Fictitious trading in the securities and futures industries more than doubled in the first half of 2009. Identifying and registering money service businesses abroad that have “no bricks or mortar presence” has become a priority.

Because comprehensive collection of consistent data around the world is what makes financial crime-fighting possible, according to Jamal El-Hindi, associate diretor for regulatorypolicy and programs at the Financial Crimes Enforcement Network of the U.S. Treasury.

“All of it is really driven by the data you put into the system," El-Hindi told attendees of the opening keynote session at the Securities Industry and Financial Markets Association’s 10th Anti-Money Laundering And Financial Crimes Conference, held at the Grand Hyatt Hotel in New York.

Here are some numbers from the most recent FinCen summary of suspicious activities reports coming in from firms in the securities and futures industry.

  • Bribery reports increased 95%, nearly surpassing all of 2008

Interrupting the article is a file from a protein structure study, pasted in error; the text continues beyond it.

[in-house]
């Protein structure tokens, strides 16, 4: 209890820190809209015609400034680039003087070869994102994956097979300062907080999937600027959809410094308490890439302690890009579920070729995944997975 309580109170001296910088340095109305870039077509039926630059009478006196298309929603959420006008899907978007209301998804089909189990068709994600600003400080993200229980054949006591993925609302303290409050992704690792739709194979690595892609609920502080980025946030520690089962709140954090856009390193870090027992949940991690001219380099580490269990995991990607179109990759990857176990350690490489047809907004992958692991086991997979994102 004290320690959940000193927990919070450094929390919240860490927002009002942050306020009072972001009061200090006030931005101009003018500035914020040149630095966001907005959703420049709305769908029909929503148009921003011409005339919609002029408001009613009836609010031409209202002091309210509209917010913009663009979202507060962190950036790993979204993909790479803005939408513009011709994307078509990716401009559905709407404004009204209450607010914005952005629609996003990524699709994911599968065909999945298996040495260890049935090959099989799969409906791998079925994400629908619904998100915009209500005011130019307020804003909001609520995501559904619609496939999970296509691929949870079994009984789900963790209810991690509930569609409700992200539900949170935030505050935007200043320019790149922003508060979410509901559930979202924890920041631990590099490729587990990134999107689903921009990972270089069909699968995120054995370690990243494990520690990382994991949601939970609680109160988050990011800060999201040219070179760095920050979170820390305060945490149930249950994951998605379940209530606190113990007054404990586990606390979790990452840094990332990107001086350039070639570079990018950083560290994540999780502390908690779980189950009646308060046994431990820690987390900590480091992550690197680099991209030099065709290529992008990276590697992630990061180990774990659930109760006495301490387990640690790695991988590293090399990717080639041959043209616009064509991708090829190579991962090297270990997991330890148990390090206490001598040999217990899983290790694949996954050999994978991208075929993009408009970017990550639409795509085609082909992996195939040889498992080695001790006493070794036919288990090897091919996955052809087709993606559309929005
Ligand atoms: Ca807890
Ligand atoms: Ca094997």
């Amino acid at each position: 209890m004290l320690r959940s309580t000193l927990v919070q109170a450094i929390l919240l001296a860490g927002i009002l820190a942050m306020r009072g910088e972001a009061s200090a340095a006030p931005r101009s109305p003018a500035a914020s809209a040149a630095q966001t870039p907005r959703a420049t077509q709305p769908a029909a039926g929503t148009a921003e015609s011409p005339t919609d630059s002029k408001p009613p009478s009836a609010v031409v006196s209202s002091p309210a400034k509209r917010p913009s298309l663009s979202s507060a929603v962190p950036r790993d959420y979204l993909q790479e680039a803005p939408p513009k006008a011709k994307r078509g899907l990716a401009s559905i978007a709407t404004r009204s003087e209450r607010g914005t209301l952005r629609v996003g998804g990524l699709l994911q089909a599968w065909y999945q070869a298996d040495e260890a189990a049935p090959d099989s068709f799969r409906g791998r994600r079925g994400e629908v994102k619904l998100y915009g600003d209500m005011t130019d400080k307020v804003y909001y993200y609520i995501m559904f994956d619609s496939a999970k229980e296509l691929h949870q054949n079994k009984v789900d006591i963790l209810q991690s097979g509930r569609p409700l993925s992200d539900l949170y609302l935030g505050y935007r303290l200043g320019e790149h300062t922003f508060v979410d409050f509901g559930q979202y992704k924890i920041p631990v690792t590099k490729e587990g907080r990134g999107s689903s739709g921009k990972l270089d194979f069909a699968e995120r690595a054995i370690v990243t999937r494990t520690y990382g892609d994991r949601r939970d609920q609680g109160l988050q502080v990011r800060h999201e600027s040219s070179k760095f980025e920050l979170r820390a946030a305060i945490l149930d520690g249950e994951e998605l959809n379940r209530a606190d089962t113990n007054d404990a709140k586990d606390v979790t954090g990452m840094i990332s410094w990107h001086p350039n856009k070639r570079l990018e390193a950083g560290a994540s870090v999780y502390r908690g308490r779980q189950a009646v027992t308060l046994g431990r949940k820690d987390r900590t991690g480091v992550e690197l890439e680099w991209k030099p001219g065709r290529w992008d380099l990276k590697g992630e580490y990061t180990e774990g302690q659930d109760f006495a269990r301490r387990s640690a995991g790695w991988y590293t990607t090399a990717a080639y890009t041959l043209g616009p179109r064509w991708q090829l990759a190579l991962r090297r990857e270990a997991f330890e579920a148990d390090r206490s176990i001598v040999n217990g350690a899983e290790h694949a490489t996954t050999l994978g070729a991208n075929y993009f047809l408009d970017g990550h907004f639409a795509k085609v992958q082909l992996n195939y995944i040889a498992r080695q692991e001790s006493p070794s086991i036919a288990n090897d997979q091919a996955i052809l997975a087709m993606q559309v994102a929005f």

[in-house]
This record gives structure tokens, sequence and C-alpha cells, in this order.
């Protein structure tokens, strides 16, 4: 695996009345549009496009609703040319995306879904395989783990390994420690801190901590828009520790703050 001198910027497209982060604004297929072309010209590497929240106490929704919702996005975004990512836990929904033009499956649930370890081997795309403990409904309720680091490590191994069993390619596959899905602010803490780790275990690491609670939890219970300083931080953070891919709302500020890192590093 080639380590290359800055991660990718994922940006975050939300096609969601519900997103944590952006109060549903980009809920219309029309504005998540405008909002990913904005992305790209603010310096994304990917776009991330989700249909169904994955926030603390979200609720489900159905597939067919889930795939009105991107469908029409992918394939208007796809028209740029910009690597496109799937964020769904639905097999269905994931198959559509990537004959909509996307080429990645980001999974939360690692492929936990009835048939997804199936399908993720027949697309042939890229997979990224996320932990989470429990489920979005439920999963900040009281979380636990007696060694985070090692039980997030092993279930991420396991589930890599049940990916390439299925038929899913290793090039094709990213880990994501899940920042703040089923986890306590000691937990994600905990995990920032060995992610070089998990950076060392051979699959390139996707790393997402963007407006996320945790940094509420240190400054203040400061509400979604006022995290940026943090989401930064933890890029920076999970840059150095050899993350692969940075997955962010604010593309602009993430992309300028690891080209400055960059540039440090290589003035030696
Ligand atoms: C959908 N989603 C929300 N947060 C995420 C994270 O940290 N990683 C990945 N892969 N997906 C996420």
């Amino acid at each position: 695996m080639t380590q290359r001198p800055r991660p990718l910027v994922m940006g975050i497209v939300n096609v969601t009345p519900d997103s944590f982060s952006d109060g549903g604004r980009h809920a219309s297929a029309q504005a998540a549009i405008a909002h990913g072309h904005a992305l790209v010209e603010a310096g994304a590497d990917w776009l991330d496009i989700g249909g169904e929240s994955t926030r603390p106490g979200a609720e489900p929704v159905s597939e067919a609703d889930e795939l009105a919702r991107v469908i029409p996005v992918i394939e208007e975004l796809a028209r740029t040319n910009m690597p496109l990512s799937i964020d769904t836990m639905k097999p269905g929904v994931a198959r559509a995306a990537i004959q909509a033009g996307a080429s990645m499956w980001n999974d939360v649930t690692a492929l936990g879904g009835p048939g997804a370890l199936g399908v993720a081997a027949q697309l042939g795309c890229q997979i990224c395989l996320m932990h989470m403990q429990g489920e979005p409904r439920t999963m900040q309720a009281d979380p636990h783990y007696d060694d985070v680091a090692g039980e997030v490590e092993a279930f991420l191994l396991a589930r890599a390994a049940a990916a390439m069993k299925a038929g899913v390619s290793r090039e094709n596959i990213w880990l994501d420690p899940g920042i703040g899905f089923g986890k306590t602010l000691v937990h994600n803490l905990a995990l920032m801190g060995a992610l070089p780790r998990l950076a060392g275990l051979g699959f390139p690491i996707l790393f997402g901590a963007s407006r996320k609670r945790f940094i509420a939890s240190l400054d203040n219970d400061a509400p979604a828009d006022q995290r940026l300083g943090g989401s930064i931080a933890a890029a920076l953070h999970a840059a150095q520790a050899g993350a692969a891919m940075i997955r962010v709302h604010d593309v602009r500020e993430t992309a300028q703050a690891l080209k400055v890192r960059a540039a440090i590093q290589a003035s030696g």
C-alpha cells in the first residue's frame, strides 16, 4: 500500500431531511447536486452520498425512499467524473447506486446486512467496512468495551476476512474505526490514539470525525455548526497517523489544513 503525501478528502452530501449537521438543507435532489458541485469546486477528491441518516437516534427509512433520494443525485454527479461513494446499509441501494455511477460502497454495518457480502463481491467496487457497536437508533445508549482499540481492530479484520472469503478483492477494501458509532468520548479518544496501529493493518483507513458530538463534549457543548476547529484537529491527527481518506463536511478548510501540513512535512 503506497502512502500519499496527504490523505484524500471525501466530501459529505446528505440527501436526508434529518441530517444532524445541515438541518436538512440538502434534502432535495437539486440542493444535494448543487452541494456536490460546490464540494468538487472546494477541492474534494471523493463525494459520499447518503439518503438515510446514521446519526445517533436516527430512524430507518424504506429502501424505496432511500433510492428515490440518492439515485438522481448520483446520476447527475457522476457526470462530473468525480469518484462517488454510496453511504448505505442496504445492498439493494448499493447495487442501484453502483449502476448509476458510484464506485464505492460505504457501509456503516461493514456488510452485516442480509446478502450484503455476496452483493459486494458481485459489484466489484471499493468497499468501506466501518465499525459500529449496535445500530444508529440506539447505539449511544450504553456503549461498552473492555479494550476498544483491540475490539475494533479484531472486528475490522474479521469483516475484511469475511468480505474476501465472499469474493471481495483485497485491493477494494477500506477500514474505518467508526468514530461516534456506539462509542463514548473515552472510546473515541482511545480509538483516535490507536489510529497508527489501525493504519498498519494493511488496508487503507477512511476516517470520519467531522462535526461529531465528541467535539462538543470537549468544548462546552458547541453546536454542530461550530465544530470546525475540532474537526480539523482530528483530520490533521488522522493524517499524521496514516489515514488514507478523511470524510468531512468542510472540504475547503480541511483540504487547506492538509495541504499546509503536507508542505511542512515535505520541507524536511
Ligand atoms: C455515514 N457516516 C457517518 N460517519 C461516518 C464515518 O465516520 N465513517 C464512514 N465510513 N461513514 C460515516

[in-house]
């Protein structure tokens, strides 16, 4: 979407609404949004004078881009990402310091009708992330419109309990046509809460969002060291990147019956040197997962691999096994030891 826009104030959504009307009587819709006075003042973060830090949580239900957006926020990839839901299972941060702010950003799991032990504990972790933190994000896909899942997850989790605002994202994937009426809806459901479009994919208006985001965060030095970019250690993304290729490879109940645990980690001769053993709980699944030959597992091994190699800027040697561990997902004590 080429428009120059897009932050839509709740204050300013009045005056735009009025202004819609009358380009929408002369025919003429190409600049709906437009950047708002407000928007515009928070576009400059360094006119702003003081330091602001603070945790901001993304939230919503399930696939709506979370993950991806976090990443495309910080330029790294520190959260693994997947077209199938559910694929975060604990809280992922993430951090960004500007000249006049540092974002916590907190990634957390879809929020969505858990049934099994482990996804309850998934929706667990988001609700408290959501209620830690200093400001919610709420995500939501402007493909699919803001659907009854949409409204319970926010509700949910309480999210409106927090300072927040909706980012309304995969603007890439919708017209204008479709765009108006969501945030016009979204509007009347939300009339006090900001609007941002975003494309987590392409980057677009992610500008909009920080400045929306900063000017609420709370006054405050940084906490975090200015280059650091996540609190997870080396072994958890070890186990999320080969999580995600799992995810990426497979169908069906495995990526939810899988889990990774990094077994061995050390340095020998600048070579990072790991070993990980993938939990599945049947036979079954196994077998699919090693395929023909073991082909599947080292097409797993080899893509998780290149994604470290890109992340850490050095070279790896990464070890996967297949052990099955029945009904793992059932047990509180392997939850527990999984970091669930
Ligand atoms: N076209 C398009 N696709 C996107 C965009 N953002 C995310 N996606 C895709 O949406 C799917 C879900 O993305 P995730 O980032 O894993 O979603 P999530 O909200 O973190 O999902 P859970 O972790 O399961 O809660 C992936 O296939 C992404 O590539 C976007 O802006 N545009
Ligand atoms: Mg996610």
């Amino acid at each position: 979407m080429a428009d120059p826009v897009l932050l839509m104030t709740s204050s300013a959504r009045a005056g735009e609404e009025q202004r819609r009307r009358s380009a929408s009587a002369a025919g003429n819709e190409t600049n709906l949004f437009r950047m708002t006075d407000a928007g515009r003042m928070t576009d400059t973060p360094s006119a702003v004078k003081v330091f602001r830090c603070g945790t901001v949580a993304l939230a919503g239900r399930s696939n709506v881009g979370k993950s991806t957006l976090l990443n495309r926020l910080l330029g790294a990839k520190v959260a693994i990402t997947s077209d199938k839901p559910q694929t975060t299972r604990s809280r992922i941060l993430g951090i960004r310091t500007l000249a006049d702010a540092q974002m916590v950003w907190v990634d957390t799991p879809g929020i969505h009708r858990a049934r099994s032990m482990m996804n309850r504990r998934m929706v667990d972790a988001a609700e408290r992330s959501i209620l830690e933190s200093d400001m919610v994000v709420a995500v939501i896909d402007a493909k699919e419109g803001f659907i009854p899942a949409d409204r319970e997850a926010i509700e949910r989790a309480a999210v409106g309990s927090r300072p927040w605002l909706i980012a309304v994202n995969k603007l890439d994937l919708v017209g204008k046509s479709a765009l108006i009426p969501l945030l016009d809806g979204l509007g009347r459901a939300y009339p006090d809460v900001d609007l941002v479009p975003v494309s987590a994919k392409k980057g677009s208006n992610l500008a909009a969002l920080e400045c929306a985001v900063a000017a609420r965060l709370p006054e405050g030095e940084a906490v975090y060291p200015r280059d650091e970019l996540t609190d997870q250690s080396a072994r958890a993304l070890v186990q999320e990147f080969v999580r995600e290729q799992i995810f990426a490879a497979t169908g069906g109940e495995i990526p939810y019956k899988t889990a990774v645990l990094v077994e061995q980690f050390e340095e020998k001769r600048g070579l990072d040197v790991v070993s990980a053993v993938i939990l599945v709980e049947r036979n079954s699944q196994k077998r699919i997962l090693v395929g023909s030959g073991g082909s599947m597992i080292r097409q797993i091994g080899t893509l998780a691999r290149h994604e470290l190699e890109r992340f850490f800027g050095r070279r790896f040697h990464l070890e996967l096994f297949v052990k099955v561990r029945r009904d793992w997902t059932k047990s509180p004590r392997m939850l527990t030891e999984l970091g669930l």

• Wire fraud increased 35%
  • Check fraud increased 19%
  • Fictitious trading reports jumped 150%, but,
  • Computer intrusion reports dropped 41%

 The reports cover the first half of 2009 and comparisons are to the same period in 2008.

Filings involving foreign currencies and foreign currency futures increased from 100, total, in the first half of 2008 to 702 in the first half of 2009.

Which may be one of the reasons El-Hindi indicated that FinCen would like to extend its collection of data on financial entities operating around the globe to include money services businesses that have “no bricks or mortar presence.”

FinCen’s mission is to enhance U.S. national security, including combating the financing of terroristic activity, deterring and detecting criminal activity, and safeguarding economies from abuse by promoting transparency into how U.S. and international financial systems operate.

El-Hindi said FinCen recognized the difficulties of getting non-brick-and-mortar entities abroad to register and comply with reporting requirements.

But he said the “great majority” of such money service businesses abroad “are looking to comply and demonstrate compliance.” Such firms would supply information to FinCen’s database of financial entities that acts as a resource for financial crime fighters around the world.

This article can also be found at SecuritiesIndustry.com.

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